By Sabina Graves
Florida’s controversial anti-LGBTQ “Don’t Say Gay” bill has passed the state senate, heading to the desk of governor Ron DeSantis, all but guaranteeing its entry into state law—and one of the state’s biggest businesses, the Walt Disney Company, has largely chosen to remain silent.
Instead of turning its attention towards supporting LGBTQ youth and their families, Disney focused its efforts on a different situation making headlines in Florida: its latest luxury vacation venture aboard the Star Wars Galactic Starcruiser. Yesterday, however, Disney CEO Bob Chapek finally addressed the issue. Sort of.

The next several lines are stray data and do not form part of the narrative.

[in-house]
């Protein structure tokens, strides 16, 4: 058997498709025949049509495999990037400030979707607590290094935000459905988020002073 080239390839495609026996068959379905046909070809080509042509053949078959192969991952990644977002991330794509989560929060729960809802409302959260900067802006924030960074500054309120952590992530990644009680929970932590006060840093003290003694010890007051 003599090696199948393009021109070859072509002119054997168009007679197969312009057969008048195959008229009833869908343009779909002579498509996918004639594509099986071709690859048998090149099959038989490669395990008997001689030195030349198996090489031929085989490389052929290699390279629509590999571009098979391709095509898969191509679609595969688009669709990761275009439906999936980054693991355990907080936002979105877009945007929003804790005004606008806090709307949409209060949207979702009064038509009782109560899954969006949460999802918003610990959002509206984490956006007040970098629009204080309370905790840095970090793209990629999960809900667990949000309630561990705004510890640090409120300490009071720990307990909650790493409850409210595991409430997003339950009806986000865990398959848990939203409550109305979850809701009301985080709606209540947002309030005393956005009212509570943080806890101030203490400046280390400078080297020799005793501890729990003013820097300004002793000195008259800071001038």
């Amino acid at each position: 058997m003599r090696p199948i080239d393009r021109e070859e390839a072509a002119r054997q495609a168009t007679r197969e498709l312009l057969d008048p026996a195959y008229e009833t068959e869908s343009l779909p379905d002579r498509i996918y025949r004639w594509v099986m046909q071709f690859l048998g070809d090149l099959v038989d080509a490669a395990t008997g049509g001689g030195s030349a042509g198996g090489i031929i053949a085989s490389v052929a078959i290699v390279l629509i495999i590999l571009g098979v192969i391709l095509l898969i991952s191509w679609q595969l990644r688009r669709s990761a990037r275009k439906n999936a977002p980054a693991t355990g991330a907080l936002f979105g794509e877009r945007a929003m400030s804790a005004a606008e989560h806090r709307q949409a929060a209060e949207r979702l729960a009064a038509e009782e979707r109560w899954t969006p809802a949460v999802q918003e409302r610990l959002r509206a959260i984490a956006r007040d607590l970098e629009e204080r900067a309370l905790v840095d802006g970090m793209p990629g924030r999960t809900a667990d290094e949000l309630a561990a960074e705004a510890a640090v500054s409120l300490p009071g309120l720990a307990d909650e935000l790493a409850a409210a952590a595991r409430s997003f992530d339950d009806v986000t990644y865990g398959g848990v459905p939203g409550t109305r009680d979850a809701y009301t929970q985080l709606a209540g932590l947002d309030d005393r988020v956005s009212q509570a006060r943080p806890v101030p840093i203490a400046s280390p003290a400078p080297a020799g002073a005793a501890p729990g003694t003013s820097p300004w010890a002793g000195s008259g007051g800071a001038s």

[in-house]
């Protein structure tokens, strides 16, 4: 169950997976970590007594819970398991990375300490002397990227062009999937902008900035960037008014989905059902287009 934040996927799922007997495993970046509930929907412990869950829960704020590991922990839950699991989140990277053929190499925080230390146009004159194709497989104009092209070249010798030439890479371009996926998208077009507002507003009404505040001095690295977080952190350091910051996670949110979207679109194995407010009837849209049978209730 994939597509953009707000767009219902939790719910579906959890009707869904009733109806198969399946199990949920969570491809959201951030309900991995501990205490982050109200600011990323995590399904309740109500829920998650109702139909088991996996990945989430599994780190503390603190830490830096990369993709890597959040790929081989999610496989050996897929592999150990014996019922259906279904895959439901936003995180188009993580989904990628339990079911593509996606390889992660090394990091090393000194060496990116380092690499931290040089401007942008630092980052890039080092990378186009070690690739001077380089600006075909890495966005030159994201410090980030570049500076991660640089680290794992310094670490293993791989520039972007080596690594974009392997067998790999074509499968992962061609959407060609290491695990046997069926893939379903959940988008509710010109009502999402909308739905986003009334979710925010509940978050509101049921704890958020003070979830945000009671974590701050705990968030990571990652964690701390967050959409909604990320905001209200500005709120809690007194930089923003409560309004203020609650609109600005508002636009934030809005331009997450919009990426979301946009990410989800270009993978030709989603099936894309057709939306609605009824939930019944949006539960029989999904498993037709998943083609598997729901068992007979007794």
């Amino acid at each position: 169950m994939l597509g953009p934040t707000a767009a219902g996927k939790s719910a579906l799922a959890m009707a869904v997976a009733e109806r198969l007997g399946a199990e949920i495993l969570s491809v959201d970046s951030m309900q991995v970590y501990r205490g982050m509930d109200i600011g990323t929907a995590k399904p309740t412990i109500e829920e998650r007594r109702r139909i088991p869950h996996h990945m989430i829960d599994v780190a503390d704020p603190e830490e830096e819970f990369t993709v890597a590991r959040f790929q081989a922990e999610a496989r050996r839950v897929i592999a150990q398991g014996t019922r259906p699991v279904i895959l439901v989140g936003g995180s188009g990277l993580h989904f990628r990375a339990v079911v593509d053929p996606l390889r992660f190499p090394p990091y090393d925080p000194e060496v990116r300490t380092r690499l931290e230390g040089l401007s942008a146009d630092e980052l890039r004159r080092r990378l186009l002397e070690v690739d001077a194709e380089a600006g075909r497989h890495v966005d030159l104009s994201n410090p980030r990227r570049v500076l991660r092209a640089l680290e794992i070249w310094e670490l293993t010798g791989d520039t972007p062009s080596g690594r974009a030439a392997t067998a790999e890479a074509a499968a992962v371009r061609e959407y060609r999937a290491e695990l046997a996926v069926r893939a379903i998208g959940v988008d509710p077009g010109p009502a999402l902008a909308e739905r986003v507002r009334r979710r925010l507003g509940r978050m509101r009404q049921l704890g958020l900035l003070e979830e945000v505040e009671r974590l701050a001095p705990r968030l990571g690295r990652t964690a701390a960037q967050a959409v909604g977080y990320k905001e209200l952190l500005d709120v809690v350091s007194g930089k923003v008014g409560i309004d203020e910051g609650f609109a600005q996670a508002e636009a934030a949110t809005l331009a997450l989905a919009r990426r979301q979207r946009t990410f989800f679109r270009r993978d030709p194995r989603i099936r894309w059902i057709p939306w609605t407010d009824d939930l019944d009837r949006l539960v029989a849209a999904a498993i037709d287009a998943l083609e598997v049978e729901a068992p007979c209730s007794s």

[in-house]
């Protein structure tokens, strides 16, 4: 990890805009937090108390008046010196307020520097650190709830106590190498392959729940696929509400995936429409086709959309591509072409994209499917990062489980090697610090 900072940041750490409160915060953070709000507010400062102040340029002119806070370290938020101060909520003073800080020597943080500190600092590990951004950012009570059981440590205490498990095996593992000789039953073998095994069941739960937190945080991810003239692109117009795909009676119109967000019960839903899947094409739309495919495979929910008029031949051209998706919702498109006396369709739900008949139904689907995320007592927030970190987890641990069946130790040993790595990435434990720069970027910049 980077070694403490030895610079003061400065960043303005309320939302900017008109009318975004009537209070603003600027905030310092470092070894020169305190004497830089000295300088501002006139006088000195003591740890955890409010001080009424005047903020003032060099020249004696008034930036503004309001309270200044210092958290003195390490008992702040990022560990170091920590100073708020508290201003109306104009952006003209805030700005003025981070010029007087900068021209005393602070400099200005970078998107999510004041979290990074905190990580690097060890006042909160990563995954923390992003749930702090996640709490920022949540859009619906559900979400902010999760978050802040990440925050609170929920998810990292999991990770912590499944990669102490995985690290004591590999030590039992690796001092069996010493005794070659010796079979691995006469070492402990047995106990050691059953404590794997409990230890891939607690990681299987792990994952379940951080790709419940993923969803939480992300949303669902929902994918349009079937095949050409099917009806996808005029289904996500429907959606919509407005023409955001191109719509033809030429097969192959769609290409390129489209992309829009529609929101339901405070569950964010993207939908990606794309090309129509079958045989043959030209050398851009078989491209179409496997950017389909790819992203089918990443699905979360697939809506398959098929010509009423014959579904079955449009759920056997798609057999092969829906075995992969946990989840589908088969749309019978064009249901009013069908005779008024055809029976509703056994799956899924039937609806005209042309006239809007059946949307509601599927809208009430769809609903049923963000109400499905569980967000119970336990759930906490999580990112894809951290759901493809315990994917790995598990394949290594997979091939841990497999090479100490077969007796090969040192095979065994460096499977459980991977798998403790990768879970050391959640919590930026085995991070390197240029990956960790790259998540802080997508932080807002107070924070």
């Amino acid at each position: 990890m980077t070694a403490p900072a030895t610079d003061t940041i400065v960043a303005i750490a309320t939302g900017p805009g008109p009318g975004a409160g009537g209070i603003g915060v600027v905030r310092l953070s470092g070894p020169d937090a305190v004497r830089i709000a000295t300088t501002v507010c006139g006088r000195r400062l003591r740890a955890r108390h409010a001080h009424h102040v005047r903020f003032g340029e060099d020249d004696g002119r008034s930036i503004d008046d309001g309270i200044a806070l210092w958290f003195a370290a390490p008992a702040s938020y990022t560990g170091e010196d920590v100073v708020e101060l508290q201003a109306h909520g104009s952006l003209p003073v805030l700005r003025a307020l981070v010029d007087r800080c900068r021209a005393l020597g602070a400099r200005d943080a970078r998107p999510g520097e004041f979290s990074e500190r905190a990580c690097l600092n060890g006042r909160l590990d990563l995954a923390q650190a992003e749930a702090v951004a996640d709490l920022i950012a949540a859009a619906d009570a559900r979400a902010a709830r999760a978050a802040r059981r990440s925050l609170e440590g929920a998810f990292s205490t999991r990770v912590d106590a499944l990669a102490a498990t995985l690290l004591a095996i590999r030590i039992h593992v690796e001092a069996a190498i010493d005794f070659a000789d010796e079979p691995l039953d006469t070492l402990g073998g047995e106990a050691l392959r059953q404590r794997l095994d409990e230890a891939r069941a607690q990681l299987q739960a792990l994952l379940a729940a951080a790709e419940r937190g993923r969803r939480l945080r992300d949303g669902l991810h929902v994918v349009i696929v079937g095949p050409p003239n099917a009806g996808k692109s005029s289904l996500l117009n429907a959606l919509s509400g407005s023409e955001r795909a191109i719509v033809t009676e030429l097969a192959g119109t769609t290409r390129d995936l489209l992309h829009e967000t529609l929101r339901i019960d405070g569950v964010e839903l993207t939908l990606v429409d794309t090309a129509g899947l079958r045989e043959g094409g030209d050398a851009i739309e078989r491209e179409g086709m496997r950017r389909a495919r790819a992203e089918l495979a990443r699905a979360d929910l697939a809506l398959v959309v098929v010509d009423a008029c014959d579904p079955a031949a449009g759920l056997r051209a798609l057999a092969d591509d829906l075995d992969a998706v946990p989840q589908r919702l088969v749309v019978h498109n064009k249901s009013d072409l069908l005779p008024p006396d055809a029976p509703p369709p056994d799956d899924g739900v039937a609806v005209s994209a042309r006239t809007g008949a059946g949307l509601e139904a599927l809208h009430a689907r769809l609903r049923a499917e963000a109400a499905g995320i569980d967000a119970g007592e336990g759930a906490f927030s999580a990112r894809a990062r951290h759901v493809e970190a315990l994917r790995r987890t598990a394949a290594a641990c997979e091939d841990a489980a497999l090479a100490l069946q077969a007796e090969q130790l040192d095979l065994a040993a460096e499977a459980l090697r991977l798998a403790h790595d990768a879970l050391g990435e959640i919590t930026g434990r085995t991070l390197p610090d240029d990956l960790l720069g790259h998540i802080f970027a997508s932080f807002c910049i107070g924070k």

In Chapek’s refusal to outright denounce the Florida bill as part of an email sent to Disney staff, a particular part of his statement (you can read the full memo at the Hollywood Reporter) has made waves: his belief that Disney is doing what it can to promote tolerance and equality through its content. “Encanto, Black Panther, Pose, Reservation Dogs, Coco, Soul, Modern Family, Shang-Chi, Summer of Soul, [and] Love, Victor,” the statement listed as influential, diverse works from the company. “These and all of our diverse stories are our corporate statements—and they are more powerful than any tweet or lobbying effort.” But for all its dancing around the power of content rather than Disney’s actual vast capital power, power that it has used to financially support backers of the “Don’t Say Gay” bill, probably the most insulting thing about Chapek’s stance is his failure to consider the impact one legendary gay figure in particular has had on Disney: Howard Ashman, who, like the legions of queer employees at Disney since his time, is left ignored by Chapek’s cowardice.